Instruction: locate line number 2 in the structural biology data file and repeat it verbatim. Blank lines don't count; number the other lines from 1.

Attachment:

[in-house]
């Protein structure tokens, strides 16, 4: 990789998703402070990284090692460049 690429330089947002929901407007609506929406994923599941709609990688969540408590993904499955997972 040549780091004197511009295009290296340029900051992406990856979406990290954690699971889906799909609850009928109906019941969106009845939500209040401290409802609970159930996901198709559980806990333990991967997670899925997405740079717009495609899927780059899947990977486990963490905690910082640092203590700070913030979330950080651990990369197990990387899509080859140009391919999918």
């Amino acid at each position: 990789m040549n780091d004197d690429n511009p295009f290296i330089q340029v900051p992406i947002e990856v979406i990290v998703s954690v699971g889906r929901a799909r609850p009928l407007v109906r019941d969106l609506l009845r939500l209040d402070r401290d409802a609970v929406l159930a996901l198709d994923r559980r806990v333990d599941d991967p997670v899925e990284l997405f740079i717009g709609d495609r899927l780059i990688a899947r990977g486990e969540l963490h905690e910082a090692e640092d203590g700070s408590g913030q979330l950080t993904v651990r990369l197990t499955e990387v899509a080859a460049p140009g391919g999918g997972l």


């Protein structure tokens, strides 16, 4: 990789998703402070990284090692460049 690429330089947002929901407007609506929406994923599941709609990688969540408590993904499955997972 040549780091004197511009295009290296340029900051992406990856979406990290954690699971889906799909609850009928109906019941969106009845939500209040401290409802609970159930996901198709559980806990333990991967997670899925997405740079717009495609899927780059899947990977486990963490905690910082640092203590700070913030979330950080651990990369197990990387899509080859140009391919999918």